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But honestly? I’m also a lover of art. And art isn’t just something that can be found in a museum. It’s more than a brush stroke or an overrated Andy Warhol collection of printed soup cans. Art is more than Roy Lichstentein being a thieving f*** and making a name for himself by copying comic book panels. Video game art is so underrated these days, as the backbone of game development never gets the recognition it duly deserves.

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But Blizzard games are different. The concept art used to create their titles speaks volumes. Overwatch is this idea at its finest, a Saturday morning cartoon of good vs evil that I can’t get enough of on a visual level. In an industry dominated by depressing shades of grey and more brown than a rock concert with free acid trips, Overwatch manages to distinguish itself with a colour palette that pops.

And all thanks to an art department that deserves a helluva lot of love for dreaming up those concepts.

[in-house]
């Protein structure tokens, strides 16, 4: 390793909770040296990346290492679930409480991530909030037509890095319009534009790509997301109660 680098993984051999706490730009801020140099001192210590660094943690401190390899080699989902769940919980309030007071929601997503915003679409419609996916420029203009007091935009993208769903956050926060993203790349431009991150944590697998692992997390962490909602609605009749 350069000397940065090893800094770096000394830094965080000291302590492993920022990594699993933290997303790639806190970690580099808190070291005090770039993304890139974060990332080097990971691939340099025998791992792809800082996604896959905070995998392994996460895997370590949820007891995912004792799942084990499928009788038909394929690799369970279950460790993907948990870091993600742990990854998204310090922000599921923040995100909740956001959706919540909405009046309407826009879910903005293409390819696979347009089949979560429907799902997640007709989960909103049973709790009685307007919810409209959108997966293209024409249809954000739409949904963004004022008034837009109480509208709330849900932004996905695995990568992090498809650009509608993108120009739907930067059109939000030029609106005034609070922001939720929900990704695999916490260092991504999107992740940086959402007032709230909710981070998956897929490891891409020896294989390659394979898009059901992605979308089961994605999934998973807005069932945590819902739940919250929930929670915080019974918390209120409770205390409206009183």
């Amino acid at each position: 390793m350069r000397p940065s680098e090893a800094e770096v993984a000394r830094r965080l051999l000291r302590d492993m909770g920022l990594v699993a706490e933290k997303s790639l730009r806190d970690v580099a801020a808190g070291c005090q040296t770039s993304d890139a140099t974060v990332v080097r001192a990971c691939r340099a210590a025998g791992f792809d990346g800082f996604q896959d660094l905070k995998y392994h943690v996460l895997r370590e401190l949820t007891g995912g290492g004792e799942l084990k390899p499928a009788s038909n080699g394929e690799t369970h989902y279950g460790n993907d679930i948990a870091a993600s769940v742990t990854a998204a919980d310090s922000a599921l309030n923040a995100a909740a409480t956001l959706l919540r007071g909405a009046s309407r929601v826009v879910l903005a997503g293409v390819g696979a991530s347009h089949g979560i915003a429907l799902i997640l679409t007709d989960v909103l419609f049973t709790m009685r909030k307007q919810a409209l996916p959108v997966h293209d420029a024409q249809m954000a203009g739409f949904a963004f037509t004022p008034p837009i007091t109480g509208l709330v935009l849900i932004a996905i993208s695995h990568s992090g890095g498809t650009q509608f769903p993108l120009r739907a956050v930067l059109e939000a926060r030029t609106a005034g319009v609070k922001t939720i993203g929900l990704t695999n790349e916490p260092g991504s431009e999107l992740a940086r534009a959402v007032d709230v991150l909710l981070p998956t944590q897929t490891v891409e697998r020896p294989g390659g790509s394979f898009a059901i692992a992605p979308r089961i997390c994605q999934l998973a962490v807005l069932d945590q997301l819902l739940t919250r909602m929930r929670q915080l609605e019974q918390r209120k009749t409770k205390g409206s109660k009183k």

I feel special

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You ever get that one kill in a game, that you wish you could show off? It’s a lot easier to do just that these days, thanks to built-in capture capabilities on consoles and recording software. But Overwatch goes a step further with a highlight system that perfectly records your best eliminations. It’s a small touch, but one that speaks volumes. And having proof that I actually kicked ass, is priceless.

Hell, it took a good few hours before everything clicked for me. Before I could actually survive a round and work as a proper member of a larger team. When you’re playing Overwatch properly, that’s magical. Blizzard has managed to create something here that is insanely polished and has the potential to be the next big franchise that defines them for a new age, much like WarCraft, Diablo and StarCraft did.

It’s a brave new world, and I’m chomping at the bit to dive back into it.

Last Updated: May 6, 2016